OO code seems to intrinsically include modular boundaries. It's like drawing on graph paper: sure, you can scribble around freehand, but if you want to use the lines, they're there. Since you're making modular boundaries anyway, it draws your mind to it and a little extra thought gets you writing good modular boundaries. As a result, a good portion of the specification change requests that come in are already supported by the interfaces, and off you go. (I will concede that I have also seen specification changes that crosscut class boundaries, and they're as much if not more of a pain to rework than the same amount of PC code would be.)
  2. Some bits of knowledge that are implicit in PC code become explicit in OO. Encapsulation is easy to denote in both languages, but abstraction and inheritance are key OO concepts that explicitly denote differentiation in your design. I have seen these done in PC code, but it is buried at best and implicit or hidden at worst. This association between layers of abstraction is clearly and easily denoted in OO code.
  3. OOA includes all three of the PC analysis methodologies. This may be a fuzzy line where Coad steps away from typical OO and says "y'all aren't OO enough," and thus this may not be an argument for OO so much as for OO done Coad's way. In the past 40 years, project analysis has been done primarily using one of three methods, and each method has its gurus who champion it above all else (including OOA). These methods are: Functional Decomposition (breaking the functionality of a system into successively smaller subfunctions until the subfunctions are small enough to write), Data Flow Analysis (Structured analysis. Instead of watching the verbs, you watch the nouns), and Information Modeling (mapping out objects, attributes and relationships--what you're doing when you go to the whiteboard and start drawing boxes & connecting them).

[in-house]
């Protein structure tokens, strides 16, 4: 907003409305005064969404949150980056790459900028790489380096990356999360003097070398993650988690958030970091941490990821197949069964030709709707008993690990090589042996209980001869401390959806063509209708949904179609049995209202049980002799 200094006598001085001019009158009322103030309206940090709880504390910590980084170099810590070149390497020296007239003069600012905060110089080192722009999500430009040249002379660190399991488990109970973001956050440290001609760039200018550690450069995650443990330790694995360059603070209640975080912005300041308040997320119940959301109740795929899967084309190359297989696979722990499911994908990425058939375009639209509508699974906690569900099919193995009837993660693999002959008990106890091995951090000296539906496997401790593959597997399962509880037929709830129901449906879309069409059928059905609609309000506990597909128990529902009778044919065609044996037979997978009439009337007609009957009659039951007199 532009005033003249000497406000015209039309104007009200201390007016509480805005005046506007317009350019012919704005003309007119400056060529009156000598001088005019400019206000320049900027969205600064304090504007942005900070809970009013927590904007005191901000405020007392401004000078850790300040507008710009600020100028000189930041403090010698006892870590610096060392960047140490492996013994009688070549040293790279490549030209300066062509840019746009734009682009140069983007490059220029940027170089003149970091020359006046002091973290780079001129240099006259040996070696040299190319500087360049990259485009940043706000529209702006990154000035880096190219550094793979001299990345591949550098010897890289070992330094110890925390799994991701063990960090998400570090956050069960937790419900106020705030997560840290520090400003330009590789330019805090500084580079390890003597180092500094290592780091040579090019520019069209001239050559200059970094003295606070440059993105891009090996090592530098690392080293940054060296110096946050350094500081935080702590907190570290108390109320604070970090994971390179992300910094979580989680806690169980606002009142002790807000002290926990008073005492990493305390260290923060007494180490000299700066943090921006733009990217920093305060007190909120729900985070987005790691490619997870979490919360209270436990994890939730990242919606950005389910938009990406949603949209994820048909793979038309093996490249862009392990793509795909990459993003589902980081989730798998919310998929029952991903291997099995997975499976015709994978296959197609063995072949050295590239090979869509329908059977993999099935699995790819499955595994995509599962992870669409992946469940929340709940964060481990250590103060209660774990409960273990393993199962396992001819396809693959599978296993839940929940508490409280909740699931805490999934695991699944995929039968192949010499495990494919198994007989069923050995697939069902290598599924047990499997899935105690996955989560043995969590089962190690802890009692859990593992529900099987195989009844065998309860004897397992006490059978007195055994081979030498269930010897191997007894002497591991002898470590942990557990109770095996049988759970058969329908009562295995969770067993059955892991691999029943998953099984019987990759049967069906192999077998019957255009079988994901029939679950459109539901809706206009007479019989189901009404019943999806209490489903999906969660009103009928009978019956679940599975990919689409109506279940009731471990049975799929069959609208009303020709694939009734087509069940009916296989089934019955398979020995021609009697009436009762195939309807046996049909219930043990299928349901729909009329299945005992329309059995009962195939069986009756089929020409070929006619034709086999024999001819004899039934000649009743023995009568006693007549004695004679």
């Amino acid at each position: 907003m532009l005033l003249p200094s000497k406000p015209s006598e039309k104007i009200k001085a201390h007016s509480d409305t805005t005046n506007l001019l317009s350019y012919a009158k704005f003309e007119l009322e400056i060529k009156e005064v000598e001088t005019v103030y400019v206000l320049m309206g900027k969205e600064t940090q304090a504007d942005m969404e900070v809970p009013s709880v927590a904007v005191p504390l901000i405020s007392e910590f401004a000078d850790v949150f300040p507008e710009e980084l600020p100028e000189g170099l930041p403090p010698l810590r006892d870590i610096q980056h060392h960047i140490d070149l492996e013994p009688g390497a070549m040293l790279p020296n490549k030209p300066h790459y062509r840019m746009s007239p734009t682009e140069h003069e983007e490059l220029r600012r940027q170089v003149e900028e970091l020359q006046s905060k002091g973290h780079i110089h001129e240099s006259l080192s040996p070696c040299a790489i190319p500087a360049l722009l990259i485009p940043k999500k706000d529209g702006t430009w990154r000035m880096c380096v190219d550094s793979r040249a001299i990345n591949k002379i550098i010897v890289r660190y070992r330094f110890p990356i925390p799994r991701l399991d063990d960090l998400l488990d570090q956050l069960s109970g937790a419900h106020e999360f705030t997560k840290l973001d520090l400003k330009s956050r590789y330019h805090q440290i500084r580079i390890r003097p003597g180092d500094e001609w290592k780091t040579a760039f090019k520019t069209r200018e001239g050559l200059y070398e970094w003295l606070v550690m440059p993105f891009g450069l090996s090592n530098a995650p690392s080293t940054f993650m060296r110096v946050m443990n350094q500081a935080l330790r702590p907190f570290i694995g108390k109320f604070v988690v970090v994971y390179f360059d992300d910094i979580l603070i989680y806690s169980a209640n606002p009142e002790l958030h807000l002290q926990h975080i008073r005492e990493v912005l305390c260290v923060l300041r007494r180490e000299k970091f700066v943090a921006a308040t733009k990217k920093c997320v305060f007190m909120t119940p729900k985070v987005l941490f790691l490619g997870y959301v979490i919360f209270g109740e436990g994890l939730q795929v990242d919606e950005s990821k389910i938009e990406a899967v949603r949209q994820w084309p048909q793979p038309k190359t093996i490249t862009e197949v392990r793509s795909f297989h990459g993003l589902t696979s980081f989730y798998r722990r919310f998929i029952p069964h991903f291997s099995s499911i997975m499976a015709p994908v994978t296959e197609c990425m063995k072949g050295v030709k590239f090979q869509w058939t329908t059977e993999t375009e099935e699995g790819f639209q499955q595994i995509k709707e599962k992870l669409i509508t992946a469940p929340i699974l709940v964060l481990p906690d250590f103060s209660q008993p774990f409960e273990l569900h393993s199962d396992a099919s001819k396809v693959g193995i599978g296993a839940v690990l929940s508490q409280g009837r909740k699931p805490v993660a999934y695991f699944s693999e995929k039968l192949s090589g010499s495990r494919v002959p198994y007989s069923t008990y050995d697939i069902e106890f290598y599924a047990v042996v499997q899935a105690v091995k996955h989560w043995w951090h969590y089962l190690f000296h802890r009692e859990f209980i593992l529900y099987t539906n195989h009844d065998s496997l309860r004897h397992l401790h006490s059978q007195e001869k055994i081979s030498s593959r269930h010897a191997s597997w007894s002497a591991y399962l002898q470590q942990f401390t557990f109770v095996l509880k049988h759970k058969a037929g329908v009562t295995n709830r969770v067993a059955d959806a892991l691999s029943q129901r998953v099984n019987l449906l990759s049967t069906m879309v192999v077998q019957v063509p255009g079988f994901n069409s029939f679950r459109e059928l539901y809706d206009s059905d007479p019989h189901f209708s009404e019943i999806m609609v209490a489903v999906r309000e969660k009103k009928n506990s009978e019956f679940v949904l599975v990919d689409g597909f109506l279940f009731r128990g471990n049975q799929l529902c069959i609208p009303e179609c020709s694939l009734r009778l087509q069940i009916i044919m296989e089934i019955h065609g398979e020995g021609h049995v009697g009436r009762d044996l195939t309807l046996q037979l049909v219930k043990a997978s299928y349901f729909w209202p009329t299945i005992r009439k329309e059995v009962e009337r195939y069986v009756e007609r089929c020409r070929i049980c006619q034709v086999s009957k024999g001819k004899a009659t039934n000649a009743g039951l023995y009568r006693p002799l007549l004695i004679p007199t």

Coad's take on all three is that they are all three good, not just in different situations but for different aspects of the same project. His OOA approach is to model the system using OO techniques and all three of the previous techniques.